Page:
Vicki Potter, the City of Vancouver’s director of development services, is retiring at the end of June.
Potter, who’s in charge of all the development applications filed with the city, has held her position for 13 years.
“Like many folks my age, after 40 years in the workforce, which for me has been mostly government and non-profit work, it’s time to take things a little slower. I’m really looking forward to more time with my husband and kids, my elderly parents, walks on the beach and in the forest, and doing the community volunteer work that I really enjoy,” Potter told the Courier in an email. “For me, the city has been a most rewarding career, filled with smart people, exciting work and a feeling of making a difference in our great city.”
Brian Jackson, the city’s manager of planning and development, said Potter has been key in dealing with a project to modernize permits and licensing.
“Vicki was involved front and centre with the permits and licensing project, which is transforming the way that we do business. Within one to two years, you won’t recognize how we do business — with more of it being online, fewer in-person visits required, the standardization of the application processing system, as well as she’s reorganized her department to be more efficient and reduce the redundancy that was in the department before. She has provided an inspiration for staff for handling complex applications that we are asked to process.”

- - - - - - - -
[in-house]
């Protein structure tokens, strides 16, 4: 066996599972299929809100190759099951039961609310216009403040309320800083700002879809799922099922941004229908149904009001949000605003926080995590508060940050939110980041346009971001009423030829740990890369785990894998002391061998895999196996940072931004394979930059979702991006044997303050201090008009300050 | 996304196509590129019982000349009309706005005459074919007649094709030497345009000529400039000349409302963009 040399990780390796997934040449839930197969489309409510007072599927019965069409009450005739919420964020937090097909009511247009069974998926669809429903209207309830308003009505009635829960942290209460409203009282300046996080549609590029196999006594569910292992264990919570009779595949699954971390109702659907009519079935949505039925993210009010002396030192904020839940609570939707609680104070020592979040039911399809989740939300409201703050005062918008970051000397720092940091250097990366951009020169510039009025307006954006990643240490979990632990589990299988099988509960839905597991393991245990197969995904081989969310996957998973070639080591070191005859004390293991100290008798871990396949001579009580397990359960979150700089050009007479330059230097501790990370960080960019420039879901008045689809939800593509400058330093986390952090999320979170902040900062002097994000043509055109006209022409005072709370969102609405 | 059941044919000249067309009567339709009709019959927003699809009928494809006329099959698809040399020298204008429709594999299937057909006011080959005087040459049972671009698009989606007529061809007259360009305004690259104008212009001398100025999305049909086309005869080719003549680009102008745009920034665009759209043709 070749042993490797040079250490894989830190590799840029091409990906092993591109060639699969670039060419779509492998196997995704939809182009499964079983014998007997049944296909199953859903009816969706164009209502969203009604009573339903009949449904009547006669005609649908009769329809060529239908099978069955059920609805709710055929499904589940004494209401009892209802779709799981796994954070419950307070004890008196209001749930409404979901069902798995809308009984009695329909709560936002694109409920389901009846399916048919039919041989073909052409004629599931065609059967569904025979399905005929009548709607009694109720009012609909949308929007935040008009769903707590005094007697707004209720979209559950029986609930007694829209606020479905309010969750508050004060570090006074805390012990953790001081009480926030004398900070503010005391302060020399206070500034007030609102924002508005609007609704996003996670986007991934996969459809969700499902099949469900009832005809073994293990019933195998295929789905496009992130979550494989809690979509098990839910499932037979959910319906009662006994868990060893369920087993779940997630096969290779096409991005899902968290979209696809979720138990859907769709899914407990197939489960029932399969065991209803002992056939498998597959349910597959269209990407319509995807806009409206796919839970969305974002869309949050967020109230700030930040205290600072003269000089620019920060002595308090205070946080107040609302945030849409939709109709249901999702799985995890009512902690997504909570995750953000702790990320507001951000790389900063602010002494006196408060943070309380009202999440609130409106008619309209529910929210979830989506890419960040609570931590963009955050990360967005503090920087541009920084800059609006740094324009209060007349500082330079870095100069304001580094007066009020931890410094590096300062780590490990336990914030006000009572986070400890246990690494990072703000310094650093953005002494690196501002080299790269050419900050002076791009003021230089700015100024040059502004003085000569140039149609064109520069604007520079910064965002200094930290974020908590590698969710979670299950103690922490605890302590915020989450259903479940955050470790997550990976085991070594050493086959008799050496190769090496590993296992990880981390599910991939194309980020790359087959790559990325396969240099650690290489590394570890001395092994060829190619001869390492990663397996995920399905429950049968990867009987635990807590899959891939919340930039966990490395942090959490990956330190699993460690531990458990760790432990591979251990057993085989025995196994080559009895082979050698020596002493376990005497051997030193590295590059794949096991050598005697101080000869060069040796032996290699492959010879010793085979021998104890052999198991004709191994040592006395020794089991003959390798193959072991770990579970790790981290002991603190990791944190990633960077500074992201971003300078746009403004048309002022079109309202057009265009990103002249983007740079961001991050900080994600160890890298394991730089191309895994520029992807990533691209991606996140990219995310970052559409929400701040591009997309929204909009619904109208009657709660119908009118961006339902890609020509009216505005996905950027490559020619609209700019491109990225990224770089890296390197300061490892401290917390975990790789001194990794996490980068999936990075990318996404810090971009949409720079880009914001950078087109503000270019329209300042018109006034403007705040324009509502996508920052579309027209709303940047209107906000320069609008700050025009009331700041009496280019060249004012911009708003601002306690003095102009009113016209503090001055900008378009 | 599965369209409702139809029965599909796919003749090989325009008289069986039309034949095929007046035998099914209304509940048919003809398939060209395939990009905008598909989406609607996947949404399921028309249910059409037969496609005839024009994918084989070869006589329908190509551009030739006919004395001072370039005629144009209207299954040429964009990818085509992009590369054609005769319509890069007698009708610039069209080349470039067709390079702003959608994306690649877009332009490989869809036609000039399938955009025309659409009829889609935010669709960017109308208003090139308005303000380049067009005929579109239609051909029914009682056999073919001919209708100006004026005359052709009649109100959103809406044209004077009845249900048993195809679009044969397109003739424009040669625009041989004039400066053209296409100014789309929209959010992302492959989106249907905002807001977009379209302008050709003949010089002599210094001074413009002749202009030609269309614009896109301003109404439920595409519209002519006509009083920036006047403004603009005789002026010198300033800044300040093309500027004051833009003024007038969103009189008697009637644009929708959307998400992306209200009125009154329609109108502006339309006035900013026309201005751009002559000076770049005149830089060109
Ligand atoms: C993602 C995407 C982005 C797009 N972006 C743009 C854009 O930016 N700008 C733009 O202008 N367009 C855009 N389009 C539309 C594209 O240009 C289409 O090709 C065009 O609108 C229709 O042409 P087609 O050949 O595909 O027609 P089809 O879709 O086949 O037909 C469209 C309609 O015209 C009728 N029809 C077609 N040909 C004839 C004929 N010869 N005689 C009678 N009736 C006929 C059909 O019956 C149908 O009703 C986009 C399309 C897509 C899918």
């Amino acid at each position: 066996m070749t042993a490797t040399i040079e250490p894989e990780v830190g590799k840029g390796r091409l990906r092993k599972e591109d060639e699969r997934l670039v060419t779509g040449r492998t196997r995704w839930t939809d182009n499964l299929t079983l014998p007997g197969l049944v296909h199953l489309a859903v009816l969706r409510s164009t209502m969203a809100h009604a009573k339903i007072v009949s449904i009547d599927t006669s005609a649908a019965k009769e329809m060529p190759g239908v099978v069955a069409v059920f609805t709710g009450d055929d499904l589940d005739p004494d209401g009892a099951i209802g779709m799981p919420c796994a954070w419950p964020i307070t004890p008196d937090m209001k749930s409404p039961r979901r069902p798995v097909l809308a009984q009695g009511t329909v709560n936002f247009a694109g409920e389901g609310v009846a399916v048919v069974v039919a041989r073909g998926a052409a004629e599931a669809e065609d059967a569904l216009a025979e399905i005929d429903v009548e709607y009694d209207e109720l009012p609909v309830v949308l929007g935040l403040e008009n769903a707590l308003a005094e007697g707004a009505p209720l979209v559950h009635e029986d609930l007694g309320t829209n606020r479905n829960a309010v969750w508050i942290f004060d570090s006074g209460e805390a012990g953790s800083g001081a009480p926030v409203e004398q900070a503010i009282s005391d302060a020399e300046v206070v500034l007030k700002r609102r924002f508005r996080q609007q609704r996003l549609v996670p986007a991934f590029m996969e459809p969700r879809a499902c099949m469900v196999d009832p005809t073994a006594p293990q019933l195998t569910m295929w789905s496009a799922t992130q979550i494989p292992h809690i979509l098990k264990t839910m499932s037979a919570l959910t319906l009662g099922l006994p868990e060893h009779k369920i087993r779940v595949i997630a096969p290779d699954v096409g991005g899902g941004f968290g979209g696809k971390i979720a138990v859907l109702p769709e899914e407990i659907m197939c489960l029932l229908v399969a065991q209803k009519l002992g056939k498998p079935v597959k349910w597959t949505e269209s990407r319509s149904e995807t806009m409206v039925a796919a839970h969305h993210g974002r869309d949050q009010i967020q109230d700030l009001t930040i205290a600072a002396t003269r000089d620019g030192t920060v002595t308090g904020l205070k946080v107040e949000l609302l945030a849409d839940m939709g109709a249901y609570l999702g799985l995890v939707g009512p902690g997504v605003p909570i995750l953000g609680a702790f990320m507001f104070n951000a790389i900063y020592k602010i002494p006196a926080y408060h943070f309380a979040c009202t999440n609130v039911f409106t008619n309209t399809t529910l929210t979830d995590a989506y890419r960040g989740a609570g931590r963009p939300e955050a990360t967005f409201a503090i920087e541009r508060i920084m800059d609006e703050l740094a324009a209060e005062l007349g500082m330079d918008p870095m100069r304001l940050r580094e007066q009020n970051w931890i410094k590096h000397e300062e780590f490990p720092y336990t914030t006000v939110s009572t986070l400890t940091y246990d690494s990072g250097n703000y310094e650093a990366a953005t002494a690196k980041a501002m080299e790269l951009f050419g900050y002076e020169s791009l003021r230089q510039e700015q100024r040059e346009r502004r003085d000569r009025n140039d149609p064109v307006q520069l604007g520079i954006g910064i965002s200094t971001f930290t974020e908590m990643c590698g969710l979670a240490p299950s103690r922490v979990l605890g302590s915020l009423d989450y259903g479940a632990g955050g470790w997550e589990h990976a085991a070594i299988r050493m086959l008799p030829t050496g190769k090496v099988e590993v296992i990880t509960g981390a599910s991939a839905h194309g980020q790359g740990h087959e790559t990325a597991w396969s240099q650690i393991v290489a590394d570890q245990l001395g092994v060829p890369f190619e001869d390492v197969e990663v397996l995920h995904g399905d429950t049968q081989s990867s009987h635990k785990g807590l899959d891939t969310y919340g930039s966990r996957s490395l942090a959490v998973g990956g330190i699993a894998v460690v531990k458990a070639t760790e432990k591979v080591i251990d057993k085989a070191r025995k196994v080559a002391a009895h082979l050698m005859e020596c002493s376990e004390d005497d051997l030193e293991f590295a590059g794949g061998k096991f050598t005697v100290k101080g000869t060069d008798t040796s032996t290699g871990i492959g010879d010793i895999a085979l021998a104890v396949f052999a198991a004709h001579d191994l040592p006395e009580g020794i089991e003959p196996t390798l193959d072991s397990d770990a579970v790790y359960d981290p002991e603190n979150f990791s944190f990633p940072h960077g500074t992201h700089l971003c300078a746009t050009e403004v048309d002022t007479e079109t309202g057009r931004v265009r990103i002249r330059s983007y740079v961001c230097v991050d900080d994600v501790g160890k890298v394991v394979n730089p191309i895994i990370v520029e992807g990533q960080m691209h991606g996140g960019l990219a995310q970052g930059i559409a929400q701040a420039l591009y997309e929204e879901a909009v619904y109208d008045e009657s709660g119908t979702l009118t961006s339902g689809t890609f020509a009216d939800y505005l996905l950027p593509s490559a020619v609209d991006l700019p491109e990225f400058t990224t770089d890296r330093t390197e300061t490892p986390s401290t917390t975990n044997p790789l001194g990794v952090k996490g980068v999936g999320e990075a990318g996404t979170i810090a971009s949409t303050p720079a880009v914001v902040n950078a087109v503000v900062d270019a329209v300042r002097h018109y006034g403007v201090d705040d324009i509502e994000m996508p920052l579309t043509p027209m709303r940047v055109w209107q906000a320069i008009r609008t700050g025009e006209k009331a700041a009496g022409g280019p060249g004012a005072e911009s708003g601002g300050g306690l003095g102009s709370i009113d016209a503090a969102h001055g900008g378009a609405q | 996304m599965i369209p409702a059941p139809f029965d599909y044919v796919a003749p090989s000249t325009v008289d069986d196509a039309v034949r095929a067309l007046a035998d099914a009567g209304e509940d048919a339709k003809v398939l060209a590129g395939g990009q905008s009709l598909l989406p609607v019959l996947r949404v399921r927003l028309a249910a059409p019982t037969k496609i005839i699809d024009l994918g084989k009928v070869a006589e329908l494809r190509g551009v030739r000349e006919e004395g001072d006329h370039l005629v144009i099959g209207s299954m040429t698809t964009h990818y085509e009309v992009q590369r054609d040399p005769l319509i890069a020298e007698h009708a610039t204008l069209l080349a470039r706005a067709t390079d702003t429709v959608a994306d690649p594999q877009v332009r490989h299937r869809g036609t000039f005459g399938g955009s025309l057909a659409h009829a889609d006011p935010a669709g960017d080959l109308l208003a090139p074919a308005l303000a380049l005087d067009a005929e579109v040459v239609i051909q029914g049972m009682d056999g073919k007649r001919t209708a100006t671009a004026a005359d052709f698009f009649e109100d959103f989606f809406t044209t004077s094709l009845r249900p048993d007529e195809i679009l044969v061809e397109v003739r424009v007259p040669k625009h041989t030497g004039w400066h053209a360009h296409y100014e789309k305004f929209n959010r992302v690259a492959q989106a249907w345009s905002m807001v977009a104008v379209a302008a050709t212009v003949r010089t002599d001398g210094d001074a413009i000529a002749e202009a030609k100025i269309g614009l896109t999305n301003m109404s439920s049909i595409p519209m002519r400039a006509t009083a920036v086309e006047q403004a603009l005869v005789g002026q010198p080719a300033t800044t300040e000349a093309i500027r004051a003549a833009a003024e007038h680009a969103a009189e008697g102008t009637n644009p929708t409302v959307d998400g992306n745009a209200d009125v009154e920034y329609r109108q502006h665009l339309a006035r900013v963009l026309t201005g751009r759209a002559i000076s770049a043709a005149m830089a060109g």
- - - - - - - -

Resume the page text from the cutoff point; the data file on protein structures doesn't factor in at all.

Potter also considers her leadership on the project, which she said will “bring our services online and provide a better one-stop-shop for development and building applicants” to be one of her main accomplishments.
The Courier recently reported that two key planners — Matt Shillito and Scot Hein— are also leaving their jobs at the city. Shillito, assistant director of planning, is moving back to England, while Hein, a senior planner in the Urban
Design Studio, is retiring from the city and is taking a position at UBC.
Jackson noted two other longtime staff are also retiring at month’s end — Harv Weidner and Richard Johnson.
Of those leaving, only Shillito and Potter are in management, Jackson added, and the city is moving quickly to fill their positions. He also noted at the start of each year he gets a list of staff that are able to retire because of their age and number of years of service, so it’s not unexpected when any of those staff opt to resign from their positions.
“So with a department of approximately 180 staff, it’s not unusual for people to retire when they reach a certain age or period in their life that they want to make changes,” he said.
“None of them really caught me by surprise, except for Matt. And, I’m going to miss every single one of them.”